Like strawberries, blueberries are one of the top food sources for anthocyanin. Studies have found that the antioxidants found in blueberries are associated with cognitive benefits like improving memory and cognitive function.

Orange bell peppers

Orange-coloured vegetables are packed with the phytochemical carotenoid, or beta-carotene, which is proven to improve eye health. One of the most-nutrient packed sources of beta-carotene are orange bell peppers, which have almost three times the amount of vitamin C as oranges, and are a source of vitamin A, which contributes to bone health.

“Beta-carotene converts to vitamin A in the body and is found in orange, yellow, and dark green veggies and fruit,” says Toronto-based registered dietician Sue Mah. She lists carrots, sweet potatoes, butternut squash, cantaloupe and apricots as other vitamin-A-boosting orange foods.

Eggplant

Glenn Lowson/The Globe and Mail

The vivid purple skin of eggplant comes from anthocyanins, the same antioxidant phytochemicals found in berries. In particular, eggplant contains nasunin, an anthocyanin that helps move excess iron out of the body. Eggplant is also a good source of fibre, folate and manganese, a trace mineral required for nerve and brain function.

As a mother of two, Qureshi recommends spending more time in the kitchen cooking food with children. “Especially now, in the digital age, we can literally order food in an app at our fingertips,” she says. “If you have a family, get your kids involved in the kitchen, and you’ll be surprised that when they do get into the kitchen, they end up trying new vegetables and food.”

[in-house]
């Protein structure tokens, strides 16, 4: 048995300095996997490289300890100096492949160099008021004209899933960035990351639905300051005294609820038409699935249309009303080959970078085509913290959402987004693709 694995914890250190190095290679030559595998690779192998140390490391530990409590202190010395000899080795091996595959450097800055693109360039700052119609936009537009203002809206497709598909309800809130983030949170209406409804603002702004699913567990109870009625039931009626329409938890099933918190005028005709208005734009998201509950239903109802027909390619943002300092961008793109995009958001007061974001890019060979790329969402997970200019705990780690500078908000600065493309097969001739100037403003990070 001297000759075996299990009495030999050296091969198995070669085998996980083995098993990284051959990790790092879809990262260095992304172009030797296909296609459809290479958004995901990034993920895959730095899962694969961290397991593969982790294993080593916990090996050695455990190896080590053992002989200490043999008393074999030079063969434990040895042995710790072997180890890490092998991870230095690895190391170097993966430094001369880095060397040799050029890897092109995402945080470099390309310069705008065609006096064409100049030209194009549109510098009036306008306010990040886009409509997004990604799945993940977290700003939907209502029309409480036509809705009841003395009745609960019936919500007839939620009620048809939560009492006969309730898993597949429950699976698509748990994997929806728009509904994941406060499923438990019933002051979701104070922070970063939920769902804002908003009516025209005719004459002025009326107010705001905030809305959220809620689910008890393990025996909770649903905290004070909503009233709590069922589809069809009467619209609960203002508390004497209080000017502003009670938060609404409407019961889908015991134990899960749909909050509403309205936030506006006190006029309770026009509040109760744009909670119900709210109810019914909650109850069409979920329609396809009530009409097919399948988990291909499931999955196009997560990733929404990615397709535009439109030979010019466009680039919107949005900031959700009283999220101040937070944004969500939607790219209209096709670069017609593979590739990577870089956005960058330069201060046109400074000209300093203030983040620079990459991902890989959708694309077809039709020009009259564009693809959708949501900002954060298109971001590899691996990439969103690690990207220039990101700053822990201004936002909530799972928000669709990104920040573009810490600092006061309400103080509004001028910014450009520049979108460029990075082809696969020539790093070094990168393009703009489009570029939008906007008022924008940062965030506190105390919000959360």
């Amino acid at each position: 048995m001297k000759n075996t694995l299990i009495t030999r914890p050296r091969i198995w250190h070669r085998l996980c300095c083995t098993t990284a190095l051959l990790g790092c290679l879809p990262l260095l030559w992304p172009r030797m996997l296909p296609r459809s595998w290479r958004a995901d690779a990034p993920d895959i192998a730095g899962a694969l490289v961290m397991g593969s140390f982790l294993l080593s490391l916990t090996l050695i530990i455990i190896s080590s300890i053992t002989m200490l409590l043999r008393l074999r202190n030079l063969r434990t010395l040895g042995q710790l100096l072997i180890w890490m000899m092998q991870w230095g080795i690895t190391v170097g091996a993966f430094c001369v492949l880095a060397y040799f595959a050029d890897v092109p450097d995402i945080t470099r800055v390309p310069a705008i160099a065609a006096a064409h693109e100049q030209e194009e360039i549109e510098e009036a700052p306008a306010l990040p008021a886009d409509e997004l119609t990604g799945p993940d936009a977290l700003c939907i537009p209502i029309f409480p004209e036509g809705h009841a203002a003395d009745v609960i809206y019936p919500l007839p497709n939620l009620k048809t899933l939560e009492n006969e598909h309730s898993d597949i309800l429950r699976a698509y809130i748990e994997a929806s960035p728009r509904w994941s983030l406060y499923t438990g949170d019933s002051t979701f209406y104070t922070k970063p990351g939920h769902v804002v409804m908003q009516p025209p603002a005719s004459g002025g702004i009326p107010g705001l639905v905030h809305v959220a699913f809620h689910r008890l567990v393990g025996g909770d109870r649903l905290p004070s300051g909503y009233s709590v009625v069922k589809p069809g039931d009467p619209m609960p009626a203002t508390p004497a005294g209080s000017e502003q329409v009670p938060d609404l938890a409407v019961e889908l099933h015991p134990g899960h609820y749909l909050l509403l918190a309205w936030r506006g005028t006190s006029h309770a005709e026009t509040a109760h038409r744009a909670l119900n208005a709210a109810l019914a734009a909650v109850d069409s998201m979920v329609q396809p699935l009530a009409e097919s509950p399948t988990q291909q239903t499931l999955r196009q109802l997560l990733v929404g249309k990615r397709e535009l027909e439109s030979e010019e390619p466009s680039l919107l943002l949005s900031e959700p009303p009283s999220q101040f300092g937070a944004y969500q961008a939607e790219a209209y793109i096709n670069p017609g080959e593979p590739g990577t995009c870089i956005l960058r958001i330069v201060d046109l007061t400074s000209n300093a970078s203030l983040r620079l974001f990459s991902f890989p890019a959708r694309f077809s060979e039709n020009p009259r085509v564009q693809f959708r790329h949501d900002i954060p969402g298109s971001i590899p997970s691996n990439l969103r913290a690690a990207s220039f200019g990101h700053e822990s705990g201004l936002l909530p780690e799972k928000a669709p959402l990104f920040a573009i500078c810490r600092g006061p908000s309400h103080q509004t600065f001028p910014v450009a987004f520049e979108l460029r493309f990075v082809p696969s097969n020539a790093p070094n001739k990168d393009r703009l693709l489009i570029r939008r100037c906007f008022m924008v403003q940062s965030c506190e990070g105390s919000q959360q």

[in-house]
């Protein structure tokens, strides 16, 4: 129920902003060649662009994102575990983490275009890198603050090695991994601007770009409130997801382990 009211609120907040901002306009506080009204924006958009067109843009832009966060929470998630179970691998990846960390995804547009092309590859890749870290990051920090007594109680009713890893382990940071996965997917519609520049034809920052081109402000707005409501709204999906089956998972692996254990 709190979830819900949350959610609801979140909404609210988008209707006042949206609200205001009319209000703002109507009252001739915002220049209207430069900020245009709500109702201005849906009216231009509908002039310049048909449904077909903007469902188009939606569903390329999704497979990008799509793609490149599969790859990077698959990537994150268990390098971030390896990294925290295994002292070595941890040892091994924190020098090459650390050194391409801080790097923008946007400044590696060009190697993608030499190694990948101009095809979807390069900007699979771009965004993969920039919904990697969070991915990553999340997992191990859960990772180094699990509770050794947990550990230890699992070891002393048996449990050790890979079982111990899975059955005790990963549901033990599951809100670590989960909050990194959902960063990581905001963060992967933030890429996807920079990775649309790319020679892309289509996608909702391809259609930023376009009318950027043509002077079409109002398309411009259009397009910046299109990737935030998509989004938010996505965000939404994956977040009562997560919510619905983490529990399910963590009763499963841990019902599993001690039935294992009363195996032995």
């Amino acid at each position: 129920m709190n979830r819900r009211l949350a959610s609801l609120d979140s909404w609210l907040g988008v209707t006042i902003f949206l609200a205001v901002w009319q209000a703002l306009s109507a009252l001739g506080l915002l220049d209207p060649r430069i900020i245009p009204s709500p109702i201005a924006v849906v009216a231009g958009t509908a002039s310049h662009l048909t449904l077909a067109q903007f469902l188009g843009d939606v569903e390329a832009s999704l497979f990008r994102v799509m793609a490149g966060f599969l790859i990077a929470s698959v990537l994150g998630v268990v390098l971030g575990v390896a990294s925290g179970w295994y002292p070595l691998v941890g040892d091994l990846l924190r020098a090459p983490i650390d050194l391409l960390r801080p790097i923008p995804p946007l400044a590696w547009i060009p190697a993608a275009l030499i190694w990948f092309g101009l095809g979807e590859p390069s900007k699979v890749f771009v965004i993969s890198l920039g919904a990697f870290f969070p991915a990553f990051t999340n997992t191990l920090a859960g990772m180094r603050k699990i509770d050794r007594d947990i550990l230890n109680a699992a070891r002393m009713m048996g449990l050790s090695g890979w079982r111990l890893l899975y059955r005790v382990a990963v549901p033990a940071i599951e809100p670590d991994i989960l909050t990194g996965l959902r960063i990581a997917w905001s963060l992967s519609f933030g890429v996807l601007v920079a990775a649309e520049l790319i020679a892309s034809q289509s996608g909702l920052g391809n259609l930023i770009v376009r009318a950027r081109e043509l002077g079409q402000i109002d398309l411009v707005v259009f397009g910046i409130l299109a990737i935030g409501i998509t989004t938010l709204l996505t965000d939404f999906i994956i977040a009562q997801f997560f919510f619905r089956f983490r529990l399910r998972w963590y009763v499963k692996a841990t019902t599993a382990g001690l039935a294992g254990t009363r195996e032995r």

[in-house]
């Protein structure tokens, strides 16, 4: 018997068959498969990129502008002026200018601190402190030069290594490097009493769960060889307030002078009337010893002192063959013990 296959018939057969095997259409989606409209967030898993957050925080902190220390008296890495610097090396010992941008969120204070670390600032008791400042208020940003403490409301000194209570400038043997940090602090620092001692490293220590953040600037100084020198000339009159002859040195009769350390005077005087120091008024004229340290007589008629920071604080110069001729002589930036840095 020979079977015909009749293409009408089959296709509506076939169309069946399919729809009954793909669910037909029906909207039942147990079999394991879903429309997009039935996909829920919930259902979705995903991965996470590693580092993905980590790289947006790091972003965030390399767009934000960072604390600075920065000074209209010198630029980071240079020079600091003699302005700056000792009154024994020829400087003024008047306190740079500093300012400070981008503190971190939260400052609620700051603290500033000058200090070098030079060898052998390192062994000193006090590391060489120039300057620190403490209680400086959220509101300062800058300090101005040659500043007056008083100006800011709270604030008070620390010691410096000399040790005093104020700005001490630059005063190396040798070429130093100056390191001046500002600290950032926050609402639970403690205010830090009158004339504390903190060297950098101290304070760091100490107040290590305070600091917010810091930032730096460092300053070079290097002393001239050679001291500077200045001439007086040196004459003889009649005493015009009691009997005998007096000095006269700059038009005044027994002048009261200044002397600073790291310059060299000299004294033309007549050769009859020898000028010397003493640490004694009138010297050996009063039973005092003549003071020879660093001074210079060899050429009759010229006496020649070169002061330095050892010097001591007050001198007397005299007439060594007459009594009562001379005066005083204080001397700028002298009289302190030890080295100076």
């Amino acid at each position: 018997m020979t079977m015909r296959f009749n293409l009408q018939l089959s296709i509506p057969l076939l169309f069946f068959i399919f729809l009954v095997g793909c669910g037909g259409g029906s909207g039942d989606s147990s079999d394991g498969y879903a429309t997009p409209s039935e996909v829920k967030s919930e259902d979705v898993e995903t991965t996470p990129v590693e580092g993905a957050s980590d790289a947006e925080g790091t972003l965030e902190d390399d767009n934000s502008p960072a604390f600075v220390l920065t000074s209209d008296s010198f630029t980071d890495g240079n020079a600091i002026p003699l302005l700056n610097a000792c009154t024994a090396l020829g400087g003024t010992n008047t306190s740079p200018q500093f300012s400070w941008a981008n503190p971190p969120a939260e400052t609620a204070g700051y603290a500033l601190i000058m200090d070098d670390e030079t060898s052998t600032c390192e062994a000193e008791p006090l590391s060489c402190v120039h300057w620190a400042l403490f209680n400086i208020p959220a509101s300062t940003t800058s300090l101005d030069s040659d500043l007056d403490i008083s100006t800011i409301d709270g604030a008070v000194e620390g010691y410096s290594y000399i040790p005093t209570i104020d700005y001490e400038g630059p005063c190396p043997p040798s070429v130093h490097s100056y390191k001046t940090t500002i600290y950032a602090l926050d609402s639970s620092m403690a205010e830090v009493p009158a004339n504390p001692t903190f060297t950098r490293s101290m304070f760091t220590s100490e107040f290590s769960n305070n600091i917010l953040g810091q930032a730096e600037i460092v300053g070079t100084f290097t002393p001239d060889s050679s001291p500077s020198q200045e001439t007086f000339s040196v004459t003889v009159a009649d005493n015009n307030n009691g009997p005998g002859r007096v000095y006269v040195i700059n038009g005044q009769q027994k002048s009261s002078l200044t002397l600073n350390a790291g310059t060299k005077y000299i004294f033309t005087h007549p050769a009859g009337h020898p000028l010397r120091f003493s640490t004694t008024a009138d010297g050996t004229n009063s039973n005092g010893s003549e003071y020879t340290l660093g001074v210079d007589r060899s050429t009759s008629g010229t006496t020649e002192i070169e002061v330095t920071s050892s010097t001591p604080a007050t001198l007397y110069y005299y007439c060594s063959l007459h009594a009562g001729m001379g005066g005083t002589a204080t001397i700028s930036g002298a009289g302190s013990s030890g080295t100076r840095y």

Mushrooms

“Don’t discount white” when planning the rainbow of colours on your plate, says Beck.

Mushrooms aren’t fruits or vegetables, they’re fungi. But they hold their own when compared with plant-based foods. One cup of mushrooms contains about 20 per cent of your daily needs of niacin, which is important for digestive and skin health. They also contain a good amount of selenium, another antioxidant mineral in the body that helps protect DNA in our cells and plays an important role in our thyroid function. Mushrooms also contain potassium, copper and iron.